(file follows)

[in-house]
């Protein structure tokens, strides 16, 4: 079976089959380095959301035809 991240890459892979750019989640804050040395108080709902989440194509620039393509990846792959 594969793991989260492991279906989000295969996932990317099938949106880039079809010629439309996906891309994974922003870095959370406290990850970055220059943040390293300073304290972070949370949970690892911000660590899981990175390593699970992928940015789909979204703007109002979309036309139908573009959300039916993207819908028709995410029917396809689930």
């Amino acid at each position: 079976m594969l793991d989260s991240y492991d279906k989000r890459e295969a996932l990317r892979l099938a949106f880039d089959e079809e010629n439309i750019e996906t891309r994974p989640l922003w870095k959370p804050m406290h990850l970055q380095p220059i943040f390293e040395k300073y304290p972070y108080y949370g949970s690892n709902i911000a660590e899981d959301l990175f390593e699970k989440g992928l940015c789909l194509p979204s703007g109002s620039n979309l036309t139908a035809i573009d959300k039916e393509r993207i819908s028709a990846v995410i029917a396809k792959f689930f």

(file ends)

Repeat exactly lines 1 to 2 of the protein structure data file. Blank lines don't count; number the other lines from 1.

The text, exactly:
[in-house]
């Protein structure tokens, strides 16, 4: 079976089959380095959301035809 991240890459892979750019989640804050040395108080709902989440194509620039393509990846792959 594969793991989260492991279906989000295969996932990317099938949106880039079809010629439309996906891309994974922003870095959370406290990850970055220059943040390293300073304290972070949370949970690892911000660590899981990175390593699970992928940015789909979204703007109002979309036309139908573009959300039916993207819908028709995410029917396809689930």